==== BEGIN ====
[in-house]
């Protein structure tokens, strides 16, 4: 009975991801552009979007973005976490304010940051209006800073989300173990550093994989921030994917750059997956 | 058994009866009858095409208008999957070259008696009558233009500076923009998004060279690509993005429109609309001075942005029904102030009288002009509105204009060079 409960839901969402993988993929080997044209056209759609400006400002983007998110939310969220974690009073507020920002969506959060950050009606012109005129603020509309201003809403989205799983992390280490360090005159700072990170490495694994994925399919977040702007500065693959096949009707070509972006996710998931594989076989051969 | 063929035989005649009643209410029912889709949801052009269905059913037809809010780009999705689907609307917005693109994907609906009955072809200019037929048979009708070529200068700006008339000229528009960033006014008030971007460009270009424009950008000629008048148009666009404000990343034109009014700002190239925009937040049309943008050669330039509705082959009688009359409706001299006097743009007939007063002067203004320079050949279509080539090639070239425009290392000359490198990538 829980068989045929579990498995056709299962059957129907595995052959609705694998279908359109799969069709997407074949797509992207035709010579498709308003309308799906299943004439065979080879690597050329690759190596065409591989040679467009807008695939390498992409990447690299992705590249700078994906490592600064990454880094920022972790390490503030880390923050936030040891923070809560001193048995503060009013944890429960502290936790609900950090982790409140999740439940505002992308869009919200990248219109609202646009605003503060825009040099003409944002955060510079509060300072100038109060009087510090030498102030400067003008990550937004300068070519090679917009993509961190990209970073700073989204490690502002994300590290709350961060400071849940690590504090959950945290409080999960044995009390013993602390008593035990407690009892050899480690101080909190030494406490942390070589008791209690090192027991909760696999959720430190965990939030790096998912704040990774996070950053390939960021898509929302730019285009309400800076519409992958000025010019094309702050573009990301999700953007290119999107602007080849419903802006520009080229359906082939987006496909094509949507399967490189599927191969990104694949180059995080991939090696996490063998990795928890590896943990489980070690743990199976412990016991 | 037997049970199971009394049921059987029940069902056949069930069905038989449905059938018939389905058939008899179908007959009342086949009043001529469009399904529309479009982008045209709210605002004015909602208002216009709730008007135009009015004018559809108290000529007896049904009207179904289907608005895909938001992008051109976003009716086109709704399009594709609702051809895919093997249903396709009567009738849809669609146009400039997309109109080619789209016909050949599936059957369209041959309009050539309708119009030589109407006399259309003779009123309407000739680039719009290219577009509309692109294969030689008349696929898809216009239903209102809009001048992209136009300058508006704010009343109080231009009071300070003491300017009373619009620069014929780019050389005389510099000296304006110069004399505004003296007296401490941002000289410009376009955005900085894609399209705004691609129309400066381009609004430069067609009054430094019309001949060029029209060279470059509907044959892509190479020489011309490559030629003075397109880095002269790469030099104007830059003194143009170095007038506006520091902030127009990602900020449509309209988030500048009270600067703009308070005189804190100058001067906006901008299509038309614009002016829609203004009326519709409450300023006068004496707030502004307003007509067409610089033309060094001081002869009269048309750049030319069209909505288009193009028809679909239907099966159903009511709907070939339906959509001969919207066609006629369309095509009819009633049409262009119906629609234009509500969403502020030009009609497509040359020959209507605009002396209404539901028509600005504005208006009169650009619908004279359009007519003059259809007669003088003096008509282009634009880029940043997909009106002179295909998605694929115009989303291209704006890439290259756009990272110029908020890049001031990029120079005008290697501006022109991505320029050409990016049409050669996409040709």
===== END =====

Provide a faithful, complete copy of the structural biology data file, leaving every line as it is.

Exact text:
[in-house]
């Protein structure tokens, strides 16, 4: 009975991801552009979007973005976490304010940051209006800073989300173990550093994989921030994917750059997956 | 058994009866009858095409208008999957070259008696009558233009500076923009998004060279690509993005429109609309001075942005029904102030009288002009509105204009060079 409960839901969402993988993929080997044209056209759609400006400002983007998110939310969220974690009073507020920002969506959060950050009606012109005129603020509309201003809403989205799983992390280490360090005159700072990170490495694994994925399919977040702007500065693959096949009707070509972006996710998931594989076989051969 | 063929035989005649009643209410029912889709949801052009269905059913037809809010780009999705689907609307917005693109994907609906009955072809200019037929048979009708070529200068700006008339000229528009960033006014008030971007460009270009424009950008000629008048148009666009404000990343034109009014700002190239925009937040049309943008050669330039509705082959009688009359409706001299006097743009007939007063002067203004320079050949279509080539090639070239425009290392000359490198990538 829980068989045929579990498995056709299962059957129907595995052959609705694998279908359109799969069709997407074949797509992207035709010579498709308003309308799906299943004439065979080879690597050329690759190596065409591989040679467009807008695939390498992409990447690299992705590249700078994906490592600064990454880094920022972790390490503030880390923050936030040891923070809560001193048995503060009013944890429960502290936790609900950090982790409140999740439940505002992308869009919200990248219109609202646009605003503060825009040099003409944002955060510079509060300072100038109060009087510090030498102030400067003008990550937004300068070519090679917009993509961190990209970073700073989204490690502002994300590290709350961060400071849940690590504090959950945290409080999960044995009390013993602390008593035990407690009892050899480690101080909190030494406490942390070589008791209690090192027991909760696999959720430190965990939030790096998912704040990774996070950053390939960021898509929302730019285009309400800076519409992958000025010019094309702050573009990301999700953007290119999107602007080849419903802006520009080229359906082939987006496909094509949507399967490189599927191969990104694949180059995080991939090696996490063998990795928890590896943990489980070690743990199976412990016991 | 037997049970199971009394049921059987029940069902056949069930069905038989449905059938018939389905058939008899179908007959009342086949009043001529469009399904529309479009982008045209709210605002004015909602208002216009709730008007135009009015004018559809108290000529007896049904009207179904289907608005895909938001992008051109976003009716086109709704399009594709609702051809895919093997249903396709009567009738849809669609146009400039997309109109080619789209016909050949599936059957369209041959309009050539309708119009030589109407006399259309003779009123309407000739680039719009290219577009509309692109294969030689008349696929898809216009239903209102809009001048992209136009300058508006704010009343109080231009009071300070003491300017009373619009620069014929780019050389005389510099000296304006110069004399505004003296007296401490941002000289410009376009955005900085894609399209705004691609129309400066381009609004430069067609009054430094019309001949060029029209060279470059509907044959892509190479020489011309490559030629003075397109880095002269790469030099104007830059003194143009170095007038506006520091902030127009990602900020449509309209988030500048009270600067703009308070005189804190100058001067906006901008299509038309614009002016829609203004009326519709409450300023006068004496707030502004307003007509067409610089033309060094001081002869009269048309750049030319069209909505288009193009028809679909239907099966159903009511709907070939339906959509001969919207066609006629369309095509009819009633049409262009119906629609234009509500969403502020030009009609497509040359020959209507605009002396209404539901028509600005504005208006009169650009619908004279359009007519003059259809007669003088003096008509282009634009880029940043997909009106002179295909998605694929115009989303291209704006890439290259756009990272110029908020890049001031990029120079005008290697501006022109991505320029050409990016049409050669996409040709």